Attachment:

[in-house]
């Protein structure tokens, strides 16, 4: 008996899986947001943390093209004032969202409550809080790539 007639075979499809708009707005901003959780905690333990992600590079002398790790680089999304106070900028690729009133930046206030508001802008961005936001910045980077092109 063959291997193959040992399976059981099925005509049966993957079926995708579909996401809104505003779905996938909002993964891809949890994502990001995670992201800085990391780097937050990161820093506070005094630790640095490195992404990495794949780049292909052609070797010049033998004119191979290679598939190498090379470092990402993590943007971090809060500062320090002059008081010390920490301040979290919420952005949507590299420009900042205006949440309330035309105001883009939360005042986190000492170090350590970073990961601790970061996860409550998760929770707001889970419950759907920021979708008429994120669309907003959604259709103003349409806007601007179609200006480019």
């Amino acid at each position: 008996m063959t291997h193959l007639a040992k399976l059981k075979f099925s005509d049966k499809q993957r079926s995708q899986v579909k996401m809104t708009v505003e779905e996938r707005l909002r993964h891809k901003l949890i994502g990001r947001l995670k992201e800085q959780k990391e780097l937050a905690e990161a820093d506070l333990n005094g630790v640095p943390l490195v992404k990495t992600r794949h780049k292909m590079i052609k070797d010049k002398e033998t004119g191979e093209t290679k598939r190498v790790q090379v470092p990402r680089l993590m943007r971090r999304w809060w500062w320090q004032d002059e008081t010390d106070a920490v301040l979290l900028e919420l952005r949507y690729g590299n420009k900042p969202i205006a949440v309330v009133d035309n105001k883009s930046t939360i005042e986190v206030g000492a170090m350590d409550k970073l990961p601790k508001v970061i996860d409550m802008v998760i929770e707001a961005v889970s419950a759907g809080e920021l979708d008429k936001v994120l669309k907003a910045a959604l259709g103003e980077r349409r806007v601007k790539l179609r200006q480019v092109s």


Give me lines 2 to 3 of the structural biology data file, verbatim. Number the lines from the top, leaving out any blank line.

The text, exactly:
């Protein structure tokens, strides 16, 4: 008996899986947001943390093209004032969202409550809080790539 007639075979499809708009707005901003959780905690333990992600590079002398790790680089999304106070900028690729009133930046206030508001802008961005936001910045980077092109 063959291997193959040992399976059981099925005509049966993957079926995708579909996401809104505003779905996938909002993964891809949890994502990001995670992201800085990391780097937050990161820093506070005094630790640095490195992404990495794949780049292909052609070797010049033998004119191979290679598939190498090379470092990402993590943007971090809060500062320090002059008081010390920490301040979290919420952005949507590299420009900042205006949440309330035309105001883009939360005042986190000492170090350590970073990961601790970061996860409550998760929770707001889970419950759907920021979708008429994120669309907003959604259709103003349409806007601007179609200006480019």
């Amino acid at each position: 008996m063959t291997h193959l007639a040992k399976l059981k075979f099925s005509d049966k499809q993957r079926s995708q899986v579909k996401m809104t708009v505003e779905e996938r707005l909002r993964h891809k901003l949890i994502g990001r947001l995670k992201e800085q959780k990391e780097l937050a905690e990161a820093d506070l333990n005094g630790v640095p943390l490195v992404k990495t992600r794949h780049k292909m590079i052609k070797d010049k002398e033998t004119g191979e093209t290679k598939r190498v790790q090379v470092p990402r680089l993590m943007r971090r999304w809060w500062w320090q004032d002059e008081t010390d106070a920490v301040l979290l900028e919420l952005r949507y690729g590299n420009k900042p969202i205006a949440v309330v009133d035309n105001k883009s930046t939360i005042e986190v206030g000492a170090m350590d409550k970073l990961p601790k508001v970061i996860d409550m802008v998760i929770e707001a961005v889970s419950a759907g809080e920021l979708d008429k936001v994120l669309k907003a910045a959604l259709g103003e980077r349409r806007v601007k790539l179609r200006q480019v092109s």